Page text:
the heroes of homeless pets

Michelle Liu
January 09, 2024

PAWS of Hawaii is comprised of three women who love animals, a small army of foster families, and hundreds of dogs in need. The nonprofit organization rescues up to 60 dogs every month, many of which come from homeless situations.

“We take them in, get their vaccinations and medical tests done, and clean them up,” says Kuulei Durand, executive director of PAWS of Hawaii. “Then we place them in foster homes, where they’ll stay until they’re healthy and ready for adoption.”

Durand with her foster puppy.

Incredible transformations
The dogs often arrive in bad condition, covered in fleas and wounds. There have been cases of dogs being eaten alive by maggots or needing amputations.

One of the nonprofit’s most notable cases was Leialoha, whose story captured worldwide attention in 2019. She was found buried on a beach with a cut on her leg. She was badly sunburned, covered in sores, and in pain.

“There have been many times when animals come in and we’re not sure they’re going to make it,” says Durand. “But with medical care, foster care, and love and support the animals need and receive, they’re able to flourish and go to their new homes in great shape.”

Leialoha made a full recovery and was later adopted by her foster mom.

Fostering fluffballs
Since PAWS of Hawaii is a foster-based rescue, it can only take in dogs if there’s a foster family lined up. That’s why their crew of 100 foster families plays such a vital role.

Durand's foster puppy and Archie playing together.

“When dogs go to adoption, they’re clean, healthy, and happy,” says Durand. “But when they go to fosters, they’re still in recovery. They need deworming or flea baths and just that extra boost. Our foster families give all they have to loving on and helping these animals progress.”

Finding their "furever" home
People looking to adopt these dogs play a vital role, too. They’re helping ease the caseload so that foster families can take in other animals. Most importantly, they’re giving puppies and adult dogs their forever home.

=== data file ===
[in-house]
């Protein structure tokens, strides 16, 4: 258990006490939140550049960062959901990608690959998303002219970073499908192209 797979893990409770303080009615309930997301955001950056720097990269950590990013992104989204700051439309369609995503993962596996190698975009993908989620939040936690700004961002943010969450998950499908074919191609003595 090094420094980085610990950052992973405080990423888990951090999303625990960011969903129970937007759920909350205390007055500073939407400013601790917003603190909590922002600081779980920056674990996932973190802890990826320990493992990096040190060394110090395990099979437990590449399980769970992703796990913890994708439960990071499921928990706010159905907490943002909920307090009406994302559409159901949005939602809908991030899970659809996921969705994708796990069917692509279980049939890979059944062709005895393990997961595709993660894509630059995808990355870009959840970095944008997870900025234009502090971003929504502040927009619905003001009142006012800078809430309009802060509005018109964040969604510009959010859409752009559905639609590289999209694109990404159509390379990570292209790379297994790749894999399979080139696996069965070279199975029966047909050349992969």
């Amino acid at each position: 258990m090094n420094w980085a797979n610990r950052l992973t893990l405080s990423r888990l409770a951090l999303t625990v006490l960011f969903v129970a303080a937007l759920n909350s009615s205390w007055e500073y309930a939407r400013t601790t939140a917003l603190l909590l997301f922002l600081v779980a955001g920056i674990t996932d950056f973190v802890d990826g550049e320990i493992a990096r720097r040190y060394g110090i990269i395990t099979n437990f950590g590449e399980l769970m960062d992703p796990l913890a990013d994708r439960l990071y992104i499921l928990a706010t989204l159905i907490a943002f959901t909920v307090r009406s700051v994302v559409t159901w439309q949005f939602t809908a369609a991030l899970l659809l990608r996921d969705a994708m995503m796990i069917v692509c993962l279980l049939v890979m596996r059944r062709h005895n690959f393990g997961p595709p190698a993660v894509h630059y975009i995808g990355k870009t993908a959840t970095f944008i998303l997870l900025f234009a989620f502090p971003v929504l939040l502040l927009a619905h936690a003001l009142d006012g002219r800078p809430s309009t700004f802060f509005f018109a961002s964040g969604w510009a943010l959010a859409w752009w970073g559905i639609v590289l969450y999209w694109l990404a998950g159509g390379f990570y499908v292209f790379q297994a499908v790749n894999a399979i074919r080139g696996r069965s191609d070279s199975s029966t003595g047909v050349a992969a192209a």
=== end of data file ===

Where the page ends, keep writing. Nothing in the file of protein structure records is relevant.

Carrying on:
Tina Sybinsky, senior sales plan consultant at HMSA, met her furry best friend when he was 6 weeks old.

Sybinsky with Archie as a puppy. Photo courtesy Tina Sybinsky

“Archie had our hearts as soon as we saw him,” says Sybinsky.

She was able to take him home a week after the initial meeting. It’s been three years of love, happy tail wags, games of fetch, and tummy rubs.

“He’s been the greatest blessing for our multigenerational family,” says Sybinsky. “My dad walks him with me in the morning. Archie has my mom wrapped around his little paw and keeps her on her toes. He brings us all such joy with his companionship and unconditional love, which has also improved our lives and well-being.”

How you can help
There’s currently an influx of unwanted or accidental litters. PAWS of Hawaii has been so busy that they sometimes can’t take in puppies, so the need for fosters is high.

“Opening up your home in any way can help the animals,” says Durand. “Without the community, we wouldn’t be able to do what we do.”

If you can’t foster or adopt, consider donating. PAWS of Hawaii always needs puppy pads. They supply foster families with the pads, food, a kennel, leash, collar, and toys, but they’re running low.

Monetary donations are also welcome. Every year, HMSA chooses local nonprofits to donate to on Giving Tuesday. Sybinsky submitted PAWS of Hawaii last year and it was selected.

PAWS of Hawaii helped Archie and is now helping this little fluffball.

“PAWS of Hawaii does a huge amount of work, not just for the animals, but also for people who adopt them to improve their lives,” says Sybinsky. “HMSA recognized that and I know that the donations will go a long way to help animals.”

“All the community support helps push us forward in our mission to save, rescue, and protect these animals that come to us,” says Durand. “And it all goes toward helping dogs find their loving forever homes.”

First time meeting
Watch Archie and Durand’s foster dog play and romp around while learning how PAWS of Hawaii helps animals in need:

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